“All in all, you’re just another brick in the wall,” (Floyd, Another Brick in The Wall) while traditional schools bind our children to the dark fate of being nothing more than a number, unschoolers break that mold. They are given carefree, safe, fun learning environments, where the student decides what to focus on. Unschoolers use: no learning manuals, no text books, no teachers; just a child, the love of learning, and play time. Compare this to the doldrums classrooms where students are shoe-horned into state certified, brick-like, one-size fits all, curriculums built by politicians, and textbooks that were likely designed by school boards from states like California and Texas, long before your local school district gets any say. Homeschoolers across the nation are following the example of visionary John Holt, and learning naturally, known as unschooling: learning without any traditional educational methods.
Many say that learning requires structure; without it there can be no learning. While structured learning works for some children, most are castrated from their curiosity forced to learn “the right way,” and getting into trouble for speaking out, or for correcting the teacher. Unschoolers sing out, “we don’t need no education, we don’t need no thought control.” (Floyd, Another Brick in the Wall) There is a better way, by focusing on five key values: using a self-motivated curriculum set forth by the child, the love of learning, trust that the child is learning, mutual respect between adult and child, and developing skills in care and compassion with a world view, children can excel while learning in a natural, curiosity encouraging, environment. “Love, trust, respect, care, and compassion … [these] are the cornerstones of unschooling." (Ricci, 47) Children can excel, while learning in a natural, curiosity encouraging, environment; one free from any instruction.
What does the unschooling curriculum look like? By eliminating “The dark sarcasm [of] the classroom,” (Floyd, Another Brick in the Wall) we use the world as our teacher. According to Jennifer Kaufeld, veteran homeschooling mom and author, “unschooling gives you complete freedom to do whatever you want as long as you’re confident that your children are learning.” (Kaufeld, 141) A day in an unschooling home looks nothing like that of a day in a traditional classroom. Math might just be a shopping trip, or a corner lemonade stand. History is acting out sword fighting. English is writing a letter to NASA because you like planets (Hairup, interview). Geology is playing Ticket to Ride. Physics, and Engineering, are playing with Legos. “If left unfettered, uncoerced, and unmanipulated, children will vigorously and with gusto pursue their interests” (Morrison, 42) Kristan A.Morrison, Assistant Professor in Foundations of Education. An unschooling curriculum is nearly an oxymoron, since at its core unschooling is learning without structure. What may look like a school break is the daily routine for unschoolers. Children are given the chance to: learn organically, play when they desire, have freedom in their life, make their own decisions. There are not limitations on when it is time to eat, use the restroom, play or to work. Many great things can come from learning at your own pace, enjoying the world, and only pursuing your own interests.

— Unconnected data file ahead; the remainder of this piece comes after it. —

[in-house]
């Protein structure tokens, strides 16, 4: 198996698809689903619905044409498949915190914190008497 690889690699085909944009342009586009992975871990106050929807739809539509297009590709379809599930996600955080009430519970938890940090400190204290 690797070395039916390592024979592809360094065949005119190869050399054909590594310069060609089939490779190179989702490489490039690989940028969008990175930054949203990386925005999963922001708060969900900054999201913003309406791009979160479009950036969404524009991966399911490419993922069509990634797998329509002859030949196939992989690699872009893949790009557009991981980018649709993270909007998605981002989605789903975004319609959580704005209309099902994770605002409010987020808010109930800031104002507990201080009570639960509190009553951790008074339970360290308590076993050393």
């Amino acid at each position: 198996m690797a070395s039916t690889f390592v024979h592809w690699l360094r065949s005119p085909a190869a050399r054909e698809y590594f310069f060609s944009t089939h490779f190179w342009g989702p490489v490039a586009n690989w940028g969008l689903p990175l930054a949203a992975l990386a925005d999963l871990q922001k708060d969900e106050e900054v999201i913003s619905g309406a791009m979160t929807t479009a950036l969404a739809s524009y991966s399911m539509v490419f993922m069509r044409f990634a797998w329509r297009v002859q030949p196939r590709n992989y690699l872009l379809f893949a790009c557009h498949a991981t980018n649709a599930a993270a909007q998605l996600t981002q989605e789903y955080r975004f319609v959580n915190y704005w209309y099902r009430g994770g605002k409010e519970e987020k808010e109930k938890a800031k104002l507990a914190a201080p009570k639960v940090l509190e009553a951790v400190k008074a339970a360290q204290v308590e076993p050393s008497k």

There are schools across the United States and Canada that use unschooling philosophies. There are no teachers, just advisors, no classrooms, just theme rooms, like music, video games, and art or math,
Structure has its place in learning. Guidance is needed to ensure that learning is taking place. Child psychiatrist and Harvard Medical Professor Steven Schlozman said “students need trained adults to help them make that leap from what's wired in our lower brain functions… to higher brain functions … because pre-adolescent brains lack the capacity for abstraction.” (Wilson, cnn.com) After generations of people have gone to traditional school it is easy to believe that structure required for success. Letting children play as learning can be the educational version of Lord of the Flies. Both learning methodologies have strengths and weaknesses. Having a self-motivated curriculum is one of those areas that has positive and negative components.